Because of the remarkable potential of cellular cloning to cure diseases and restore function to diseased tissues, in 2002 the National Academy of Sciences released a report supporting the use of cloning for therapeutic purposes, but opposing its use for reproductive cloning. BIO agrees with academy's conclusions and positions.
FOOD AND AGRICULTURE Agriculture is fundamental to the economies and environments of the entire world. Agricultural biotechnology is used to modify plants and animals to meet consumer demand for more healthful, nutritious foods, and to produce foods in more environmentally sustainable ways. Crops and animals are also being modified to provide new, more plentiful and safer sources of medicine to treat human diseases. BIO is dedicated to open discussion with consumers, farmers, legislators and opinion leaders regarding ethical issues in the use of agricultural biotechnology.
BIO member companies affirm and uphold the science-based regulation and government oversight of agricultural biotechnology by the Food and Drug Administration, the U.S. Department of Agriculture and the Environmental Protection Agency. This oversight ensures the safety and quality of the food supply and has established effective performance standards for developing safe techniques to reduce agricultural losses to plant disease, insect pests and weeds.
We believe the public should fully participate in the introduction of these new products both through an open, accessible and accountable regulatory system and through exercise of free market choice via market mechanisms.
We encourage increased awareness and understanding of how agricultural biotechnology is being applied and its impact on farming practices, the environment and biological diversity.
USE OF ANIMALS IN RESEARCH
Research involving animals has been critical to understanding the fundamental processes of human biology that are so integral to modern medicine. Biotechnology companies have depended on this research to develop more than 200 drugs and vaccines approved by the U.S. Food and Drug Administration, helping 800 million people worldwide and preventing incalculable human suffering.
BIO members are compelled by ethical and legal concerns to evaluate the safety and efficacy of potential medicines and food products before they are given to humans and animals; the use of animals in research is a requirement for many such products. The appropriate and responsible use of animals is therefore an indispensable part of biomedical and agricultural research. BIO members are committed to act ethically and to apply high standards of care when using animals in scientific procedures.
BIO members are committed to reducing the number of animals used for research when it is possible to develop, validate and use alternative methodologies consistent with regulatory requirements for testing, while maintaining the scientific integrity of the research.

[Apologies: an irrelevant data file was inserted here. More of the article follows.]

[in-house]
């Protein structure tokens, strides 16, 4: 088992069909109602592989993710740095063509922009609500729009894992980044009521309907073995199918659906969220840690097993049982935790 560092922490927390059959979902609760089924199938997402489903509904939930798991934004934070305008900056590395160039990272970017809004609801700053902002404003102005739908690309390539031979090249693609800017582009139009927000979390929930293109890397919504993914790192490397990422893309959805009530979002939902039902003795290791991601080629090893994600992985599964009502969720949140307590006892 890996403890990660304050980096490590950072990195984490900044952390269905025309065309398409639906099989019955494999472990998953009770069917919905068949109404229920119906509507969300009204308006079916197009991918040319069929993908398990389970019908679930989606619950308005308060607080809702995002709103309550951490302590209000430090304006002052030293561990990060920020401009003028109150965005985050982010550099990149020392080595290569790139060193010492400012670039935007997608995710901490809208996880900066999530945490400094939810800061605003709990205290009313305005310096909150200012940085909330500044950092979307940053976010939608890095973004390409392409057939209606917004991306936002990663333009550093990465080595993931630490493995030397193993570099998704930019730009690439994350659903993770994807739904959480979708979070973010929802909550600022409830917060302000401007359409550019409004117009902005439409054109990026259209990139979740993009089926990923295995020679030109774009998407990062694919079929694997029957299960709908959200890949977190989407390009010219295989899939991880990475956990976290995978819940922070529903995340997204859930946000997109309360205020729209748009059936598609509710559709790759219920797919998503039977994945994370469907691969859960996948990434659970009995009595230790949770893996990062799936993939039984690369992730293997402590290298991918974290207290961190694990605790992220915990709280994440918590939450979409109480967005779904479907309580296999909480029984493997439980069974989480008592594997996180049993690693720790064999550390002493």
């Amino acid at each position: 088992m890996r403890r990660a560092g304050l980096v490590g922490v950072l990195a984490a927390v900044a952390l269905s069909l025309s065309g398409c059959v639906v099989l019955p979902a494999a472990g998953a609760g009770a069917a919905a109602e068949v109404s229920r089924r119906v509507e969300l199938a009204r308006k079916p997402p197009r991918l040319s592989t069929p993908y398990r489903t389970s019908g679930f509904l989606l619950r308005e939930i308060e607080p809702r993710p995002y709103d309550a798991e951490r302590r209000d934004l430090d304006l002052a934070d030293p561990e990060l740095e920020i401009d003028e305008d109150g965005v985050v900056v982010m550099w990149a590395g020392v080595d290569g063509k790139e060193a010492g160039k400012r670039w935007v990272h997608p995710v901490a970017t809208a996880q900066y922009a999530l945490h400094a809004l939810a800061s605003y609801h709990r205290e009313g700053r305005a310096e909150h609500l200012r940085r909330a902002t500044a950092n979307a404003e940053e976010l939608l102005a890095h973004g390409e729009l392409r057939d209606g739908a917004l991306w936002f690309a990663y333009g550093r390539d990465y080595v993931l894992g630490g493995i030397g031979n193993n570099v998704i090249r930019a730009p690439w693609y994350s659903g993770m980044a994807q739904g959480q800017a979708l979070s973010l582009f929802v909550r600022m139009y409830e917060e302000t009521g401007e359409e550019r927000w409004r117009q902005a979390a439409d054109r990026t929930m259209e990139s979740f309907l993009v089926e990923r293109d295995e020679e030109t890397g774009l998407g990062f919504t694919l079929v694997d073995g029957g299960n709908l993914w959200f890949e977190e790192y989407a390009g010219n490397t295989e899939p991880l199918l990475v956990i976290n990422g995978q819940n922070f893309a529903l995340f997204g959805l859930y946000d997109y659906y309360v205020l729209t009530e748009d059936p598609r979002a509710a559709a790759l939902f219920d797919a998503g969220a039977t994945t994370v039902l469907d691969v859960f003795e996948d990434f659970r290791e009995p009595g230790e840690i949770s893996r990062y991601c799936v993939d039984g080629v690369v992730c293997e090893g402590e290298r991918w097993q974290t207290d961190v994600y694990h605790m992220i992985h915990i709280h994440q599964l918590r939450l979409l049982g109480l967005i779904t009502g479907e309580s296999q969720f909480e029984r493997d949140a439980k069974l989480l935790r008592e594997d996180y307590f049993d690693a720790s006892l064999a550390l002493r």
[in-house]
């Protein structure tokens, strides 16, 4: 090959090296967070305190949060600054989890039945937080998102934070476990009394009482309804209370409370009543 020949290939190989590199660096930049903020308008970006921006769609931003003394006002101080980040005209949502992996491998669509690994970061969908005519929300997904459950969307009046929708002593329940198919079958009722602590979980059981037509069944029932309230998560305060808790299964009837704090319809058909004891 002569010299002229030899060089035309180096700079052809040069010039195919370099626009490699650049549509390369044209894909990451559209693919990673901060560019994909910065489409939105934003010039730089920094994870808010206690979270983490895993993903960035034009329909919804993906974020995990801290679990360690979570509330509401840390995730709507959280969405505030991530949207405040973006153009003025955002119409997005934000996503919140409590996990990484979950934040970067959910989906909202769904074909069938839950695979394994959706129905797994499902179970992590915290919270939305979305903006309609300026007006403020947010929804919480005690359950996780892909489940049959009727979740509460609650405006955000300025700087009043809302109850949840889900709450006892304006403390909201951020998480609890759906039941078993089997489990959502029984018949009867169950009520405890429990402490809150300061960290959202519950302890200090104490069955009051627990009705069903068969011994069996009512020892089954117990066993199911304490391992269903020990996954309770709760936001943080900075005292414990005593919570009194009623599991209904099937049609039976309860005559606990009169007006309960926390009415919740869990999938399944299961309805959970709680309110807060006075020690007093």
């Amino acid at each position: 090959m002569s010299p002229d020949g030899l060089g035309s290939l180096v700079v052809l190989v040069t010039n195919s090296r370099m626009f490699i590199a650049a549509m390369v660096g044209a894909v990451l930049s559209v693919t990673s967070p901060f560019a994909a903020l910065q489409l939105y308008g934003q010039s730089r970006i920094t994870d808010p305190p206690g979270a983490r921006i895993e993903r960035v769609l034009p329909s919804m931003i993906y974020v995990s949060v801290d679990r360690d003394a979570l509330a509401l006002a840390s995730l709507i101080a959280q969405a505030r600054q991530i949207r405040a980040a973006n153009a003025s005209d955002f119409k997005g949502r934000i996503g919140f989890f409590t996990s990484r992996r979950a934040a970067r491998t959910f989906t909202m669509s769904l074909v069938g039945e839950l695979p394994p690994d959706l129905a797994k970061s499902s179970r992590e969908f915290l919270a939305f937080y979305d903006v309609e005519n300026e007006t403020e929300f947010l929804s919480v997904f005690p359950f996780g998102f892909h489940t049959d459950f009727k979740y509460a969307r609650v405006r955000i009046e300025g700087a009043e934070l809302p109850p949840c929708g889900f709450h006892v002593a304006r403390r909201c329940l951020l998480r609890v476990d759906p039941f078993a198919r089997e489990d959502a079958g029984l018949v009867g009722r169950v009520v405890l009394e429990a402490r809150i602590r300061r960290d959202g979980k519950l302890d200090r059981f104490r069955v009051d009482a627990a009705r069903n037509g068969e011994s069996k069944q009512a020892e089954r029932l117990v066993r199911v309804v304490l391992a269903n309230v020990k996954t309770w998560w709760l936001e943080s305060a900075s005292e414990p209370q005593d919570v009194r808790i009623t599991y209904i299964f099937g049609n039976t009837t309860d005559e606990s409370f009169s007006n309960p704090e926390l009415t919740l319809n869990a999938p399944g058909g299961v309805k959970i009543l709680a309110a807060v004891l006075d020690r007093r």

BIO affirms and upholds the science-based regulation and oversight of animal research by the U.S. government agencies. Furthermore, BIO members abide by the regulatory requirements of all other countries in which they conduct animal research. In addition, many BIO members welcome external unbiased agencies, such as the Association for Assessment and Accreditation of Laboratory Animal Care, to evaluate their facilities, provide feedback on programs, and accredit their work.
In addition to human therapeutics, animal research has also been critical to the development of biotechnology-derived veterinary biologics and vaccines approved by the USDA to improve the health of livestock, poultry and companion animals. Genomics, transgenics, and cloning technologies provide new approaches for advancing the quality and efficiency of the production of meat, milk, and eggs and reducing the environmental impact of agriculture. These technologies are also being used to help preserve endangered species.
The ability to conduct humane and responsible animal-based research must be preserved to help conquer disease, alleviate suffering, and improve quality of life. BIO believes that such use is a privilege, imposing a responsibility to provide proper care and humane treatment in accordance with the following principles:
Humane Treatment of Animals. BIO members are committed to improving the quality of human and animal life with biotechnology, while taking responsibility for respecting the animals that support their research and for treating those animals humanely.
Judicious Use of Animals. BIO is committed to the judicious use of animals in biotechnology research for experimental purposes. Alternative methodologies that reduce the number of animals used for research, replace animal experiments with non-animal methods when possible, and refine the use of animals in research (such as using cell and tissue cultures and computer modeling in early screening of the toxic potential of a substance) should be used whenever possible. Biotechnology offers great promise for further reducing use of animals in research.